2. Scrubba Bag
In most places I’ve traveled to, getting laundry done has never been an issue. In Asia, there’s always a cheap and quick laundry service nearby. In other places, usually guesthouses will have a laundry service to use. For some reason, it wasn’t always as easy in Brazil.
Hostels rarely, if ever, had a laundry service. A few had laundry machines but in high season they were often occupied. Most times I would either wash a few things in the sink and hang them out (so time consuming!) or have to walk pretty far to find a place which did laundry. There became a point when so much of what I had was dirty that I basically washed my entire bag. Sadly, this ended up costing me about $25! Doing laundry in Brazil is not cheap!
I bought this bag for my Dad for Christmas since he is currently embarking on a long motorcycle trip through South America. He loves it and I now really wish I bought myself one as well. Though pricey for what it seems to be, it would have paid for itself quickly in Brazil after the laundry services and detergent I used for my sink washes. It would have also saved me tons of time. Instead of scrubbing away in the sink or walking down blocks to find a laundromat, my dad says this bag makes washing a few things at a time quick and easy. It has little ridges and bumps in the inside to help you scrub. It also works as a dry bag, which is always useful to protect valuables in the rain!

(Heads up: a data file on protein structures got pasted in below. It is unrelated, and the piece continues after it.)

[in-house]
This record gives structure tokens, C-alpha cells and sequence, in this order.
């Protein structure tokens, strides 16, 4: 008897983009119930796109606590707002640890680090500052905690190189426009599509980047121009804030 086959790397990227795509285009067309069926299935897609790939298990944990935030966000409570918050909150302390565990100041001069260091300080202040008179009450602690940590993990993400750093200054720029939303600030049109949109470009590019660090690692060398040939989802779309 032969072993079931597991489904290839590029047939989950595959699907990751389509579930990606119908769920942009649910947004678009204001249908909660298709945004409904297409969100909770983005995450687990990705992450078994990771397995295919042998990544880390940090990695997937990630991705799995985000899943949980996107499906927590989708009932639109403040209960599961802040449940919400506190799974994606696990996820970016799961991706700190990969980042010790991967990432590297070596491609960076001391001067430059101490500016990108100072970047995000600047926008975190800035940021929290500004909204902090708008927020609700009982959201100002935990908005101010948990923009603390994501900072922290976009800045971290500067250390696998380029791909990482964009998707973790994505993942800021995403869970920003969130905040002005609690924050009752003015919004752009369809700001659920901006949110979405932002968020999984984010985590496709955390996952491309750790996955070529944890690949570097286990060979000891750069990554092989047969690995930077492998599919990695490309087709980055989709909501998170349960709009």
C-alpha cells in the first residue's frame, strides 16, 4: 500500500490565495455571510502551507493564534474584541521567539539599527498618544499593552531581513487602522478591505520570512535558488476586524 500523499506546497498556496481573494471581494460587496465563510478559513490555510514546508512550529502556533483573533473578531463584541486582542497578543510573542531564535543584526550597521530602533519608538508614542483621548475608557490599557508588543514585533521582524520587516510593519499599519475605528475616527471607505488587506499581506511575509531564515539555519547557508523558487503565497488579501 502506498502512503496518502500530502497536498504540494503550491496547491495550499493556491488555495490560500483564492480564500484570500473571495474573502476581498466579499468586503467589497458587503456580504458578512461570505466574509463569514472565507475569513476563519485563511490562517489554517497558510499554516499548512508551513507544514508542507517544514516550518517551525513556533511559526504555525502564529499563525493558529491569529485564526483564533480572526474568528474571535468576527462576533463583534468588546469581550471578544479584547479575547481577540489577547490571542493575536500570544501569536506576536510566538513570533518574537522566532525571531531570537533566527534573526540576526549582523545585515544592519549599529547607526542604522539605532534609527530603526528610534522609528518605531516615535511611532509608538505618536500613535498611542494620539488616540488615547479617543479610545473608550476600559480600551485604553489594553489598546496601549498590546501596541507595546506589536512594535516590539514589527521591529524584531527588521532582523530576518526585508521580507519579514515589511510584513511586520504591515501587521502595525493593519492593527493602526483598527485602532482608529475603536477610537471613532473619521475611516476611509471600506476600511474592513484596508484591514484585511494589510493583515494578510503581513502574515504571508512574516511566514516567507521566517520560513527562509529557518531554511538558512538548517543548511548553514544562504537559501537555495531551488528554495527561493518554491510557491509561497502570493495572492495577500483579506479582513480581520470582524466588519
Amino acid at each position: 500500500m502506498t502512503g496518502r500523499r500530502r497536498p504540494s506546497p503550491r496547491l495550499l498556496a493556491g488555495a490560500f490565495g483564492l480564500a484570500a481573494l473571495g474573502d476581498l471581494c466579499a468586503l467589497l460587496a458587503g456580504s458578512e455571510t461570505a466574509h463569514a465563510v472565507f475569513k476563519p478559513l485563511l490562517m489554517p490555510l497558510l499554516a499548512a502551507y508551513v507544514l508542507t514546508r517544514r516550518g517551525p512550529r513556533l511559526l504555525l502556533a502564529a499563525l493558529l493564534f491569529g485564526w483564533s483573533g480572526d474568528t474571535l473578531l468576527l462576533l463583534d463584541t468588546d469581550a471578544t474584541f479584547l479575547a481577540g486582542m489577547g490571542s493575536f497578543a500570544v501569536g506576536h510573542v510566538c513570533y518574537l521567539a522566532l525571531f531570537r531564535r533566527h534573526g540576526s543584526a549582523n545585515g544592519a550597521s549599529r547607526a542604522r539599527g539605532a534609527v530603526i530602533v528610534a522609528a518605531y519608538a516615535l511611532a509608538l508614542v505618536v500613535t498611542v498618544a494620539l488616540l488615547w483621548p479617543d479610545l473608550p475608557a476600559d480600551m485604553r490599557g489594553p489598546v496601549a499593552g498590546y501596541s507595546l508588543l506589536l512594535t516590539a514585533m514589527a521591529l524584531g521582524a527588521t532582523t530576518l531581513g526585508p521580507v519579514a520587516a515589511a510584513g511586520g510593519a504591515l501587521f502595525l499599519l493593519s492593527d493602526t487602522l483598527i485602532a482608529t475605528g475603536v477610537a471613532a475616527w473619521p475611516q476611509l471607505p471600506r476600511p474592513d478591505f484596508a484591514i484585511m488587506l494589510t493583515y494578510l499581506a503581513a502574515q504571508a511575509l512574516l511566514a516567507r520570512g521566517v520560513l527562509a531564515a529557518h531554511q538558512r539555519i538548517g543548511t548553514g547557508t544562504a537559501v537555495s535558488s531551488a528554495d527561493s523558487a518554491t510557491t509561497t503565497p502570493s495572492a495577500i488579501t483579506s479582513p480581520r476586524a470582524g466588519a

Here it is:The ScrubbaTM Wash Bag $53.
3. A waterproof phone case
Brazil truly is paradise, and I found myself on the beach or exploring waterfalls more times than I can count on my trip. Also, in both Paraty and Chapada Diamantina I was often flying down natural water slides into refreshing pools of water. If only I brought a waterproof camera or a waterproof case, I could of documented it.